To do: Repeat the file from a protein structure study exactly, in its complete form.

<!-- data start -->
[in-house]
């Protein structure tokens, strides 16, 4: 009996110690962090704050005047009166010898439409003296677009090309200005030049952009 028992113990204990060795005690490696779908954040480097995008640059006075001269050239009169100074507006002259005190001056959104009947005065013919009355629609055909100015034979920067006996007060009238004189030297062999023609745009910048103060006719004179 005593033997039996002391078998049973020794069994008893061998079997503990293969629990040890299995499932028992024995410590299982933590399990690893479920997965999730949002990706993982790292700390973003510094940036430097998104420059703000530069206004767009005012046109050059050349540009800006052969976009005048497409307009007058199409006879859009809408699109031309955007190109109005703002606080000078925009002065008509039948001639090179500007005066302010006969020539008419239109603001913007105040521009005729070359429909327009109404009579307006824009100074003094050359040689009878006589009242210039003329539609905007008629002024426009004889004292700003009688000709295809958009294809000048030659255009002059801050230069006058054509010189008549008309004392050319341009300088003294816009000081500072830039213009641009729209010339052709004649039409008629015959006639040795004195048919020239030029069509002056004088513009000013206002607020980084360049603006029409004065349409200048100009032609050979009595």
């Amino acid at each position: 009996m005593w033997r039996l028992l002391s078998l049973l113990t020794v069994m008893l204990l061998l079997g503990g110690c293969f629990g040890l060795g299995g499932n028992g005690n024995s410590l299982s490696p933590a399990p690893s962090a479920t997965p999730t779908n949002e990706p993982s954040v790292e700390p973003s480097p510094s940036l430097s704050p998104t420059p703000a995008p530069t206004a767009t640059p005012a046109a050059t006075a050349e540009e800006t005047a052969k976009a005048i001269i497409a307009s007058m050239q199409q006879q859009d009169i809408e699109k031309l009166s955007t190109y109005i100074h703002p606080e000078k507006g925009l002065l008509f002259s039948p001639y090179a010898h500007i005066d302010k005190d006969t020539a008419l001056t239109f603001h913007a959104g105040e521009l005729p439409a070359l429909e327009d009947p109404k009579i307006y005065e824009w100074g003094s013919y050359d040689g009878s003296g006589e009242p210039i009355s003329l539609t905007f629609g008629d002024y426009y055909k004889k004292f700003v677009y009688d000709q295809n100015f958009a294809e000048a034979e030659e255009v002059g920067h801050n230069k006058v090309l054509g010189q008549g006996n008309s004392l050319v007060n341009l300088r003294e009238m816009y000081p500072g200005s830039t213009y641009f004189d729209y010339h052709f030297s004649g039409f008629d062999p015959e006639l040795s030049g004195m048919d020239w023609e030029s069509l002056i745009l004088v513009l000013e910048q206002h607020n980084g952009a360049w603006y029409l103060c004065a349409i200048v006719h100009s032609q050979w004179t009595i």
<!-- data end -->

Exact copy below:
[in-house]
């Protein structure tokens, strides 16, 4: 009996110690962090704050005047009166010898439409003296677009090309200005030049952009 028992113990204990060795005690490696779908954040480097995008640059006075001269050239009169100074507006002259005190001056959104009947005065013919009355629609055909100015034979920067006996007060009238004189030297062999023609745009910048103060006719004179 005593033997039996002391078998049973020794069994008893061998079997503990293969629990040890299995499932028992024995410590299982933590399990690893479920997965999730949002990706993982790292700390973003510094940036430097998104420059703000530069206004767009005012046109050059050349540009800006052969976009005048497409307009007058199409006879859009809408699109031309955007190109109005703002606080000078925009002065008509039948001639090179500007005066302010006969020539008419239109603001913007105040521009005729070359429909327009109404009579307006824009100074003094050359040689009878006589009242210039003329539609905007008629002024426009004889004292700003009688000709295809958009294809000048030659255009002059801050230069006058054509010189008549008309004392050319341009300088003294816009000081500072830039213009641009729209010339052709004649039409008629015959006639040795004195048919020239030029069509002056004088513009000013206002607020980084360049603006029409004065349409200048100009032609050979009595």
């Amino acid at each position: 009996m005593w033997r039996l028992l002391s078998l049973l113990t020794v069994m008893l204990l061998l079997g503990g110690c293969f629990g040890l060795g299995g499932n028992g005690n024995s410590l299982s490696p933590a399990p690893s962090a479920t997965p999730t779908n949002e990706p993982s954040v790292e700390p973003s480097p510094s940036l430097s704050p998104t420059p703000a995008p530069t206004a767009t640059p005012a046109a050059t006075a050349e540009e800006t005047a052969k976009a005048i001269i497409a307009s007058m050239q199409q006879q859009d009169i809408e699109k031309l009166s955007t190109y109005i100074h703002p606080e000078k507006g925009l002065l008509f002259s039948p001639y090179a010898h500007i005066d302010k005190d006969t020539a008419l001056t239109f603001h913007a959104g105040e521009l005729p439409a070359l429909e327009d009947p109404k009579i307006y005065e824009w100074g003094s013919y050359d040689g009878s003296g006589e009242p210039i009355s003329l539609t905007f629609g008629d002024y426009y055909k004889k004292f700003v677009y009688d000709q295809n100015f958009a294809e000048a034979e030659e255009v002059g920067h801050n230069k006058v090309l054509g010189q008549g006996n008309s004392l050319v007060n341009l300088r003294e009238m816009y000081p500072g200005s830039t213009y641009f004189d729209y010339h052709f030297s004649g039409f008629d062999p015959e006639l040795s030049g004195m048919d020239w023609e030029s069509l002056i745009l004088v513009l000013e910048q206002h607020n980084g952009a360049w603006y029409l103060c004065a349409i200048v006719h100009s032609q050979w004179t009595i």